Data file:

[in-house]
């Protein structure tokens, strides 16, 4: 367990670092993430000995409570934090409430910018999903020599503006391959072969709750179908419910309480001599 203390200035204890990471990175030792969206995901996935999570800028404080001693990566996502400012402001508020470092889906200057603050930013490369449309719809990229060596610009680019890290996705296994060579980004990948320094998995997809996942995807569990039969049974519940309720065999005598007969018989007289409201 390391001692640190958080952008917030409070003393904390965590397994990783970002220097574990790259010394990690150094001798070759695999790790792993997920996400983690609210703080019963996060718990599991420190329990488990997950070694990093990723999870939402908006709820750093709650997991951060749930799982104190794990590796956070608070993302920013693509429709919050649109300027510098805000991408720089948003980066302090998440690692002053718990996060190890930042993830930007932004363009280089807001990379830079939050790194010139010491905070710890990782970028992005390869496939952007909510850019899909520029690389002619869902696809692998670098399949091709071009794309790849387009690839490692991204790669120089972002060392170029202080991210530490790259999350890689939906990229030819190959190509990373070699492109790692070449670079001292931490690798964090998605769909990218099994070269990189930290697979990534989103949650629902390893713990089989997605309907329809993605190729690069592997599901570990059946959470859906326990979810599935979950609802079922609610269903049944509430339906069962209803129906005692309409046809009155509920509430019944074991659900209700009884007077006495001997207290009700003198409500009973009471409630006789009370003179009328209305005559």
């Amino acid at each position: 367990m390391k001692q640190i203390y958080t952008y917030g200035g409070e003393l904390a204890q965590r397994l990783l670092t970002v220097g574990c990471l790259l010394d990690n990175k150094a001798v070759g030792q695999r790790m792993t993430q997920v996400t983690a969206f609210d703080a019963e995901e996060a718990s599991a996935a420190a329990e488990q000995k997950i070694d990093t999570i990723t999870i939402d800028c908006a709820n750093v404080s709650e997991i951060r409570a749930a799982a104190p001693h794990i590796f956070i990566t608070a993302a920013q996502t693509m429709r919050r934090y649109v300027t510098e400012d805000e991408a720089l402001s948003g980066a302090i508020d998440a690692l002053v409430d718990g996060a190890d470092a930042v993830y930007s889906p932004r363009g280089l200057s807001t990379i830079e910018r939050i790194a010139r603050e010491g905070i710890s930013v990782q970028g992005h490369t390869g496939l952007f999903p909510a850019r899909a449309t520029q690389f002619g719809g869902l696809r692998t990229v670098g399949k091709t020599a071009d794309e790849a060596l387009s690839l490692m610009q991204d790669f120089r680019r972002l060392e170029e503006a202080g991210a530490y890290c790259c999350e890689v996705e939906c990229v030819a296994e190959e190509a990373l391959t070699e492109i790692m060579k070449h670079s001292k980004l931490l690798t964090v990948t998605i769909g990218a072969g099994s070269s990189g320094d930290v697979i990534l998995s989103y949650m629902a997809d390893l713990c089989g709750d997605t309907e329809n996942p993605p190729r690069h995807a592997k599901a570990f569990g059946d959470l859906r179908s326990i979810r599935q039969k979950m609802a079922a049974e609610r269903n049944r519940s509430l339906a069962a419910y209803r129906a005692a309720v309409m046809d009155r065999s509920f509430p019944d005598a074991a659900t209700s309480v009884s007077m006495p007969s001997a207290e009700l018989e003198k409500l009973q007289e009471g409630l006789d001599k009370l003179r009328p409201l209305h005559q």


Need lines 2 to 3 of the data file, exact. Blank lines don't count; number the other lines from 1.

């Protein structure tokens, strides 16, 4: 367990670092993430000995409570934090409430910018999903020599503006391959072969709750179908419910309480001599 203390200035204890990471990175030792969206995901996935999570800028404080001693990566996502400012402001508020470092889906200057603050930013490369449309719809990229060596610009680019890290996705296994060579980004990948320094998995997809996942995807569990039969049974519940309720065999005598007969018989007289409201 390391001692640190958080952008917030409070003393904390965590397994990783970002220097574990790259010394990690150094001798070759695999790790792993997920996400983690609210703080019963996060718990599991420190329990488990997950070694990093990723999870939402908006709820750093709650997991951060749930799982104190794990590796956070608070993302920013693509429709919050649109300027510098805000991408720089948003980066302090998440690692002053718990996060190890930042993830930007932004363009280089807001990379830079939050790194010139010491905070710890990782970028992005390869496939952007909510850019899909520029690389002619869902696809692998670098399949091709071009794309790849387009690839490692991204790669120089972002060392170029202080991210530490790259999350890689939906990229030819190959190509990373070699492109790692070449670079001292931490690798964090998605769909990218099994070269990189930290697979990534989103949650629902390893713990089989997605309907329809993605190729690069592997599901570990059946959470859906326990979810599935979950609802079922609610269903049944509430339906069962209803129906005692309409046809009155509920509430019944074991659900209700009884007077006495001997207290009700003198409500009973009471409630006789009370003179009328209305005559």
């Amino acid at each position: 367990m390391k001692q640190i203390y958080t952008y917030g200035g409070e003393l904390a204890q965590r397994l990783l670092t970002v220097g574990c990471l790259l010394d990690n990175k150094a001798v070759g030792q695999r790790m792993t993430q997920v996400t983690a969206f609210d703080a019963e995901e996060a718990s599991a996935a420190a329990e488990q000995k997950i070694d990093t999570i990723t999870i939402d800028c908006a709820n750093v404080s709650e997991i951060r409570a749930a799982a104190p001693h794990i590796f956070i990566t608070a993302a920013q996502t693509m429709r919050r934090y649109v300027t510098e400012d805000e991408a720089l402001s948003g980066a302090i508020d998440a690692l002053v409430d718990g996060a190890d470092a930042v993830y930007s889906p932004r363009g280089l200057s807001t990379i830079e910018r939050i790194a010139r603050e010491g905070i710890s930013v990782q970028g992005h490369t390869g496939l952007f999903p909510a850019r899909a449309t520029q690389f002619g719809g869902l696809r692998t990229v670098g399949k091709t020599a071009d794309e790849a060596l387009s690839l490692m610009q991204d790669f120089r680019r972002l060392e170029e503006a202080g991210a530490y890290c790259c999350e890689v996705e939906c990229v030819a296994e190959e190509a990373l391959t070699e492109i790692m060579k070449h670079s001292k980004l931490l690798t964090v990948t998605i769909g990218a072969g099994s070269s990189g320094d930290v697979i990534l998995s989103y949650m629902a997809d390893l713990c089989g709750d997605t309907e329809n996942p993605p190729r690069h995807a592997k599901a570990f569990g059946d959470l859906r179908s326990i979810r599935q039969k979950m609802a079922a049974e609610r269903n049944r519940s509430l339906a069962a419910y209803r129906a005692a309720v309409m046809d009155r065999s509920f509430p019944d005598a074991a659900t209700s309480v009884s007077m006495p007969s001997a207290e009700l018989e003198k409500l009973q007289e009471g409630l006789d001599k009370l003179r009328p409201l209305h005559q």